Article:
Remaking a film is also a good way of updating it for that time period, allowing for newer methods of film-making. Frank Sinatras classic 1960 movie Ocean’s 11 is often considered as one of the all time greats, but the time period didn’t allow for much more than standing in a room and talking. When it was remade with George Clooney in 2001 it alloweed for more effects and espionage. This is also true of 1939’s The Wizard of Oz which was a remake of the silent 1925 original. It would earn Judy Garland her only academy award and has been proclaimed as one of the greatest films ever made.

Of course, the most obvious reason is that, more often than not, they take in a decent ammount of money at the box office. So far this year Disney has released 3 remakes of their previous films and made around $2.5billion. It’s a move that makes sense given that all 3 films (Dumbo, Aladdin and The Lion King) were hits when they were originally released (1941, 1992 and 1994 respectively). Now there are several reasons why people go to see these remakes, whether it’s nostalgia or curiosity, but the fact is that people go. It may be some of the easiest money that the Walt Disney Company has ever made.

A statement I’ve seen alot, and the one that inspired this piece, is that there are too many remakes being released. Popular opinion seems to be that these remakes are on the rise and that they are ruining the originality of the film industry. This simply is not true. I’ve carried out the research myself and the fact is that we are receiving an average amount of remakes. Since 1980 there have been roughly 10 remakes per year with a small influx in the early 200s. Whats more, over the past 100 years there have only been 5 years without a single remake, the last of which was 1927.

I’m not here to make assumptions or to jump to conclusions, but I’ve come to one anyway. Remakes are, and have always been, a core part of the cinema industry. To look down on them purely for existing or to assume that a remake will be bad “because it’s a remake” is absurd. To dismiss them without even giving them a glance is naive.

Superhero Rights: Tales of an X-Franchise (Part 2)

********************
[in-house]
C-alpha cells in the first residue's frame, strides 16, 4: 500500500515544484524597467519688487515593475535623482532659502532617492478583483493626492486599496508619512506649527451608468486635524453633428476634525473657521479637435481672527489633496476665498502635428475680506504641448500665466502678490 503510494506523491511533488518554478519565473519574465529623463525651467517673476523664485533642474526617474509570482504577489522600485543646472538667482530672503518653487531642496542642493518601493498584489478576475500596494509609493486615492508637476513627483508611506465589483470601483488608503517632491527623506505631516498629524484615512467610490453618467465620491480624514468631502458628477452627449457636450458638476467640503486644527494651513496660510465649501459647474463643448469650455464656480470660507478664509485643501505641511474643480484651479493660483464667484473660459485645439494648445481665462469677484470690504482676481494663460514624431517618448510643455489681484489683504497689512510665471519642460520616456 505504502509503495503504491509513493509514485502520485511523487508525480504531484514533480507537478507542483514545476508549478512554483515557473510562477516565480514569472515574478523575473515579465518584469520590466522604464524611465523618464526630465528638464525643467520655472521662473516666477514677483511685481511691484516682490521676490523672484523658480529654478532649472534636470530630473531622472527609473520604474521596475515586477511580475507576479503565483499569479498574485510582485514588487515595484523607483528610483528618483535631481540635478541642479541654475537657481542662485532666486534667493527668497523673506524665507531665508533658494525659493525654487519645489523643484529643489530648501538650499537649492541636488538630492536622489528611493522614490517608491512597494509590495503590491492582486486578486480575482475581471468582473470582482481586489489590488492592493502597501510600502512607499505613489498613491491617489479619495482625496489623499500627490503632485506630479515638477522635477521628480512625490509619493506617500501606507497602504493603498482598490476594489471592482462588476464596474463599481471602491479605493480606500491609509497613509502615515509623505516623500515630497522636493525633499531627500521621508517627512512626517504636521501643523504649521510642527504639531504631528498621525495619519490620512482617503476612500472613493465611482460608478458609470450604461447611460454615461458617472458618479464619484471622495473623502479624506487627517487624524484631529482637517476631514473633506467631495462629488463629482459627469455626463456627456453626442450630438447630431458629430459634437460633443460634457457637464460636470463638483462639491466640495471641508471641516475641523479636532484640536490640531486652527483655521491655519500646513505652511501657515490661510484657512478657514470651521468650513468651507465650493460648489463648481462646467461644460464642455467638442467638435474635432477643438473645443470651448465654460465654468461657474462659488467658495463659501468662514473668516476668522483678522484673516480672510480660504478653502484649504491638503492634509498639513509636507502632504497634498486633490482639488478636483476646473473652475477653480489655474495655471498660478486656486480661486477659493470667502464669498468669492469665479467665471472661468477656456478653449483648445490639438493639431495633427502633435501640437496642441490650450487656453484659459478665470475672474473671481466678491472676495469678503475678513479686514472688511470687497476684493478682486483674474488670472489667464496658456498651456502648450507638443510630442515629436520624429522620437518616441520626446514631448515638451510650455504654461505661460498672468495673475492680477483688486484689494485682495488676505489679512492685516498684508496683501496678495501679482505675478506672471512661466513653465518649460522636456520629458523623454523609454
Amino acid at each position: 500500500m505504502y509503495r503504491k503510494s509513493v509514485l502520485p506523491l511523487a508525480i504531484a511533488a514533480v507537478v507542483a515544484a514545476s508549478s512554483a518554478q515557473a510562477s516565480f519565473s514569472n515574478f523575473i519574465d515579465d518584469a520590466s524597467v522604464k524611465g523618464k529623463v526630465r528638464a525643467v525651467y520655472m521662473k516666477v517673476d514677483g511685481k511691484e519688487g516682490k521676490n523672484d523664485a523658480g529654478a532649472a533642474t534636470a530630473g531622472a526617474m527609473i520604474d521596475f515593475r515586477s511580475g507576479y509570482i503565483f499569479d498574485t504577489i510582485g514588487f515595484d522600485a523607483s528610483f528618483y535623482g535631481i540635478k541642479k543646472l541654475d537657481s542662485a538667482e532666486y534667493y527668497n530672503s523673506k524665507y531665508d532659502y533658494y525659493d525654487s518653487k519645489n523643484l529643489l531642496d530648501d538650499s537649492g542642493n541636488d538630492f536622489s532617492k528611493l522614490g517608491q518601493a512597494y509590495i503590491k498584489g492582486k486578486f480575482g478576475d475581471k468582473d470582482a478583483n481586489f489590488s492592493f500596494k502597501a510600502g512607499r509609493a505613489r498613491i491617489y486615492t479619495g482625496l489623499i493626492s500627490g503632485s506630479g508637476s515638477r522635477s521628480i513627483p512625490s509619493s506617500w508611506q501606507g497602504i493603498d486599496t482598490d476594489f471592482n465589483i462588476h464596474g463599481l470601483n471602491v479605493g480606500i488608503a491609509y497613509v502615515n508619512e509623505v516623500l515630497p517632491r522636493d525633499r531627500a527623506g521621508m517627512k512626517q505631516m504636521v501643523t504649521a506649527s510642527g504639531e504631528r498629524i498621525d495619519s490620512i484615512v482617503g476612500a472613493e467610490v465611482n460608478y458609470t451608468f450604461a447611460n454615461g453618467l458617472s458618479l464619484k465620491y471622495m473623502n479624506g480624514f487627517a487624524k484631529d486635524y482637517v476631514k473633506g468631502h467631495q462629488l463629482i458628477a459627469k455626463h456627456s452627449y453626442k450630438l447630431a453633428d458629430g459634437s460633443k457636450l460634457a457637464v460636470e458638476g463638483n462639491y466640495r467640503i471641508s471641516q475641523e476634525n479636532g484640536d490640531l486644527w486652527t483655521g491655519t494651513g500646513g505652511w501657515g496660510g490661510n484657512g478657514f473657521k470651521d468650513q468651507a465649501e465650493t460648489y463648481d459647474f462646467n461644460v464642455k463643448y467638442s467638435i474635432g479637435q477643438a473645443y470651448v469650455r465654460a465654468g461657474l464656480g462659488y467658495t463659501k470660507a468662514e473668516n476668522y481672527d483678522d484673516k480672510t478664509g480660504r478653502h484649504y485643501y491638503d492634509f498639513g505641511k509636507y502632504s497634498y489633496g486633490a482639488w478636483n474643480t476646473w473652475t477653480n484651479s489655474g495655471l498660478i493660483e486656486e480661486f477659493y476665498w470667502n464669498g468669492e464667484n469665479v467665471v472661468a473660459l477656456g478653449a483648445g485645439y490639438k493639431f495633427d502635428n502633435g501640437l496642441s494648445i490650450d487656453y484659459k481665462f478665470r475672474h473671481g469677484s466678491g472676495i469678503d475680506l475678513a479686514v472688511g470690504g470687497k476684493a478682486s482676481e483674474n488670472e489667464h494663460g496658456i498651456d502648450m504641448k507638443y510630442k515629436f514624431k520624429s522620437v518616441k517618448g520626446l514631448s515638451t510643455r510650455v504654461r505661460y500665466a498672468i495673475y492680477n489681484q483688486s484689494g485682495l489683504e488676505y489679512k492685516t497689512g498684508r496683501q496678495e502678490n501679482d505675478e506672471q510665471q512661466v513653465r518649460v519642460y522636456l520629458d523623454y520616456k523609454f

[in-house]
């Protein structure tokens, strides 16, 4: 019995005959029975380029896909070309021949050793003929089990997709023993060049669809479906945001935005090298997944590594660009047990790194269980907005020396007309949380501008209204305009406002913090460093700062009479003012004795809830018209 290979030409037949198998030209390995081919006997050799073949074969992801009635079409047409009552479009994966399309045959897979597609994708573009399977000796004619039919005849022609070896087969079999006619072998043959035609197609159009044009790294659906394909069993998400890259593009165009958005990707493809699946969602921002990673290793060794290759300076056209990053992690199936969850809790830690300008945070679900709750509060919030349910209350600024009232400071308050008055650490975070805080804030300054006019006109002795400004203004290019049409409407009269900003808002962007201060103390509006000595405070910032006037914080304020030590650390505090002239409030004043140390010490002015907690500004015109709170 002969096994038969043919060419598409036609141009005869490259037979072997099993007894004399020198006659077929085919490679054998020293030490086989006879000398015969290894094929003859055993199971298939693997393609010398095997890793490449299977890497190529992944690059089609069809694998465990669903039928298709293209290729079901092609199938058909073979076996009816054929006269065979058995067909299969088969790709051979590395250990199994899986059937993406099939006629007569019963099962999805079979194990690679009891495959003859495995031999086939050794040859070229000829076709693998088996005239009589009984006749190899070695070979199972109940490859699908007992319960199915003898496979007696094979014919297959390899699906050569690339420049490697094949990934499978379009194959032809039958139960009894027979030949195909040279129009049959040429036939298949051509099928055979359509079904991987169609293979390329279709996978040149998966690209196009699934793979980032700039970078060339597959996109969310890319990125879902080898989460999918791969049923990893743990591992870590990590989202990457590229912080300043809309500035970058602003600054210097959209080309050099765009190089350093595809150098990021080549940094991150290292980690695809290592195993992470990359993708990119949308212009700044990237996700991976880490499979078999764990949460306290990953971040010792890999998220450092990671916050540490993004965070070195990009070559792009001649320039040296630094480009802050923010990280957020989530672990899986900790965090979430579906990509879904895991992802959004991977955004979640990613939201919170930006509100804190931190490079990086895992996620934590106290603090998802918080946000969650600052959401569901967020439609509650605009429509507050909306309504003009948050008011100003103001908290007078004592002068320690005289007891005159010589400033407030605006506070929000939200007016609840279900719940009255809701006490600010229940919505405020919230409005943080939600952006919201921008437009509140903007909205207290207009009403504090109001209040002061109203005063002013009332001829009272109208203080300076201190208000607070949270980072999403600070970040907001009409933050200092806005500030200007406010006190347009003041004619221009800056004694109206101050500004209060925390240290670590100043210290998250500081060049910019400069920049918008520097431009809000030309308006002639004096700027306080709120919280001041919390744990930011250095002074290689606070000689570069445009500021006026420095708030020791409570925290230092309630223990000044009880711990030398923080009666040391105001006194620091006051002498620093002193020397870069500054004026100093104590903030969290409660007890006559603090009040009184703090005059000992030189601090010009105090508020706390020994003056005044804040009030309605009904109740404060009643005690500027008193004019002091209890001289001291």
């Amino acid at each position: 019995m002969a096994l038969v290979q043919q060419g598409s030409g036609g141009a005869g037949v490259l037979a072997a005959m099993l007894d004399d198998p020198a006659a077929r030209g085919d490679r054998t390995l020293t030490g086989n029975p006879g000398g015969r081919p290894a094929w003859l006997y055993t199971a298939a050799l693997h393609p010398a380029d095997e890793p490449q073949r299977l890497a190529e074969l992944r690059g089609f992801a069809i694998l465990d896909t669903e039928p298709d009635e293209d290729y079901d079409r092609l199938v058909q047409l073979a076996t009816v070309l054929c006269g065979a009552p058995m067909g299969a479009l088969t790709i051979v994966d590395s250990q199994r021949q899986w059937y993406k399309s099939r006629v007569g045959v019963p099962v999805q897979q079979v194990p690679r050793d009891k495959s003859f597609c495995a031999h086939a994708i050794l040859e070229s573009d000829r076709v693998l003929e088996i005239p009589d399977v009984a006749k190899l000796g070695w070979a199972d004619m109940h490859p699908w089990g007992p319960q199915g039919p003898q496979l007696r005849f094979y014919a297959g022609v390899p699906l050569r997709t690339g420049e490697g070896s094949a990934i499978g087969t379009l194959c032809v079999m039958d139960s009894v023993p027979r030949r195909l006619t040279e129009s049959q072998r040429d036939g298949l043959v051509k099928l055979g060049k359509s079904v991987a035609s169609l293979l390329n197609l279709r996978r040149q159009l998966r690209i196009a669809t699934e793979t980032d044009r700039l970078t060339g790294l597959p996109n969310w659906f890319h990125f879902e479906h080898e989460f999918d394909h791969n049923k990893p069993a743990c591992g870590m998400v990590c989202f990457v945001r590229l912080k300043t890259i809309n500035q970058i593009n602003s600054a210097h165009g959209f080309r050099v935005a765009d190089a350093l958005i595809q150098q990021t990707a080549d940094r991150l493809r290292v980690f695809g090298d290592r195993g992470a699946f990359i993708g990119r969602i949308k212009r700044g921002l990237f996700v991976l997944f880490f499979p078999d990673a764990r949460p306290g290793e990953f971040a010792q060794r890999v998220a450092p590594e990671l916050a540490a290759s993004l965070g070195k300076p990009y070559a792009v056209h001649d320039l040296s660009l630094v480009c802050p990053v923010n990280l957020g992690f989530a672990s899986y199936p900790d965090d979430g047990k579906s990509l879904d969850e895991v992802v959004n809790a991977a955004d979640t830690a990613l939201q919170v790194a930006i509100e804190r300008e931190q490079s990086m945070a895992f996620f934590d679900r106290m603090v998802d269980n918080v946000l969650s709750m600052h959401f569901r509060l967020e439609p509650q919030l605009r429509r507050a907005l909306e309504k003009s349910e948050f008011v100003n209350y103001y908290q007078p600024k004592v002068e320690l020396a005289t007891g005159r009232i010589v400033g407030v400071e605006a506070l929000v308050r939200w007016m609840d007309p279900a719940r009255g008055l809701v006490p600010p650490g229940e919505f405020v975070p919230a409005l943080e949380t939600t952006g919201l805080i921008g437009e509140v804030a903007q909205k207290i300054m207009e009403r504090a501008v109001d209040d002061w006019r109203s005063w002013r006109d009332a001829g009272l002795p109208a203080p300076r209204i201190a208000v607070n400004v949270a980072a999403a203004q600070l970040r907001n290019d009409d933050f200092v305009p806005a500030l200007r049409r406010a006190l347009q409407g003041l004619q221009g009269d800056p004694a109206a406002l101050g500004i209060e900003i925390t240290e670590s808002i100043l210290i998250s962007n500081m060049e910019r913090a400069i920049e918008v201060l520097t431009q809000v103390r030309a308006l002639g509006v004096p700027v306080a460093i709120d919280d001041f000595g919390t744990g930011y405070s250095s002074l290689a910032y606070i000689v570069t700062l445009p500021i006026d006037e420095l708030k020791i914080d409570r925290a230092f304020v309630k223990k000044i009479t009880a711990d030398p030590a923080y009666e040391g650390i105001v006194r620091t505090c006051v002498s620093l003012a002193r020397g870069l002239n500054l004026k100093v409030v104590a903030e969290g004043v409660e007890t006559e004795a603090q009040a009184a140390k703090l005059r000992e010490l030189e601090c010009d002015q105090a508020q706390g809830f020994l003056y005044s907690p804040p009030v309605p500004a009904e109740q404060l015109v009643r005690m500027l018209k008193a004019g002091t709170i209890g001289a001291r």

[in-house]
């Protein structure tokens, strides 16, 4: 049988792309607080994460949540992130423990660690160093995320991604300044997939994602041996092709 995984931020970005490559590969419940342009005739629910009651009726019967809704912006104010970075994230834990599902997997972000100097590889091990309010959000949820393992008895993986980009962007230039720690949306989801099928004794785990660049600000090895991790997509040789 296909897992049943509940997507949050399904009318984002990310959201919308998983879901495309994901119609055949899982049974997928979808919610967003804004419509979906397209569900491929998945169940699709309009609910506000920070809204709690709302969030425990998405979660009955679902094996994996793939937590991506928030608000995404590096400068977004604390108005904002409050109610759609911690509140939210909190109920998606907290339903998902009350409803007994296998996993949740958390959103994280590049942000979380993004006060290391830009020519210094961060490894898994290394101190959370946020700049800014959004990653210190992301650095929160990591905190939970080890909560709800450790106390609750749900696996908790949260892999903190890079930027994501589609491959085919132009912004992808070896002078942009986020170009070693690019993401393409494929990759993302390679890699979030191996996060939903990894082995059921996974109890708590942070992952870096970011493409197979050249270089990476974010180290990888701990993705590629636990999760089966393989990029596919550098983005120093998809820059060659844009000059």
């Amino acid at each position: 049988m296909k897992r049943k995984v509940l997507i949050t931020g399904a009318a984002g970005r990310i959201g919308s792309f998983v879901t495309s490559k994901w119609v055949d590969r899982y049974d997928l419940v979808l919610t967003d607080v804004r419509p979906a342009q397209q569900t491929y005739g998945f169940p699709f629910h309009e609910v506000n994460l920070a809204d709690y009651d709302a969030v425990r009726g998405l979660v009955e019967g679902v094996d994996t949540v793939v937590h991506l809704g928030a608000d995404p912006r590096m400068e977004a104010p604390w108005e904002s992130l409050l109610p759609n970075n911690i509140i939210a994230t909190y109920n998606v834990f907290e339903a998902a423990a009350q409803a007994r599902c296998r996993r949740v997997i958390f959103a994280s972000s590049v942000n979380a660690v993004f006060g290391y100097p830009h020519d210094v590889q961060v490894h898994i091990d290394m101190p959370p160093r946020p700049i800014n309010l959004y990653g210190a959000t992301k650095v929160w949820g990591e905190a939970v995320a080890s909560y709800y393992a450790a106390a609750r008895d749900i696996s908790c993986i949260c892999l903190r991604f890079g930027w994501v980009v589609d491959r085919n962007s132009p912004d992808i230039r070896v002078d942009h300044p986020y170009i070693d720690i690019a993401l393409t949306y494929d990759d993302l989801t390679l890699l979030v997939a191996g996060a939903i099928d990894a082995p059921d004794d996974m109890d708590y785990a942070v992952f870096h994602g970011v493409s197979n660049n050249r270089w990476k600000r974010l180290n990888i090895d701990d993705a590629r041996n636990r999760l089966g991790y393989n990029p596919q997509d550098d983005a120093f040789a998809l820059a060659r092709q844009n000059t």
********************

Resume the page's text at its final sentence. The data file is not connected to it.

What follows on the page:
Though Origins:Wolverine was a flop, a sequel had already been greenlit and hit our screens in 2013. The Wolverine follows our titular hero as he travels to Japan to assist an old acquaintance, while struggling with a disappearance of his powers and The Yakuza. Not only does it act as a sequel to Origins: Wolverine but also as a sequel to X-Men 3: The Last stand, as Logan copes with Jean Grey’s death. This leads to cameos by her actress in visions that torment Logan, but these are not the only cameos. Both Sir Patrick Stewart and Sir Ian Mackellan return to inform Logan of a new threat to mutant-kind thus teasing the following film. Positive reviews for The Wolverine mainly focused on Hugh Jackman’s performance and the accuracy to its source material.

The following year X-Men Days of Future Past was released. It serves as a sequel to The Wolverine and a semi-sequel to First Class, as Logan travels into the past to save the future. This film would mark the final appearances for many of the original X-Men characters in a passing-of-the-baton to their younger counterparts, making this, in effect, X-Men 4. It also tries to serve as a retcon so that both the original trilogy’s timeline and First Class timeline can exist as the same timeline. Reviews were positive with the film’s dedication to the source material garnering praise, while the complexity of the timeline as well as the amount of subplots were criticised. Rogue was to play a part in this film, but her role was cut from the theatrical release, leading to a lengthier version titled The Rogue Cut also being released on DVD. It clocks in at 2hours 48minutes, 17 minutes longer than the theatrical version.

In 2016, the young mutants would return for X-Men: Apocalypse, the official sequel to First Class, which featured the titular villain attempting to wipe out mankind and claim the world as his own. Despite being the main antagonist, Apocalypse’s lack of character and poor CG effects were heavily criticised, though the film itself was moderately well received. The character of Quicksilver was especially praised for his slow motion scenes and well written attitude. A different actor had played the role of Quicksilver in Avengers: Age of Ultron the previous year due to a deal between Disney and 20th Century Fox. Quicksilver could appear as part of the Avengers but only if there was no mention of mutants or the X-Men, leading to him being referred to as an Enhanced.

The original run of X-Men films would officially come to an end with 2017’s Logan. The story follows him as he cares for an elderly Professor X and escaped mutant child X-23 while also fighting off a group known as The Reavers. The comic inspiration- Old Man Logan- was high in gore, leading to concern from fans that the film would be toned down for a 12 rating. This turned out not to be the case and Logan was rated R (15 here in the UK) which allowed for more violence, a decision that was met with praise from fans and critics. They were also pleased with the CGI and the performances, especially those of Hugh Jackman and Sir Patrick Stewart, who finally retired their respective characters. The film drew heavy inspiration from western films and to honour this, a black and white version of the film titled Logan: Noir was released. It has been hailed by many as one of the greatest comic book movies of all time.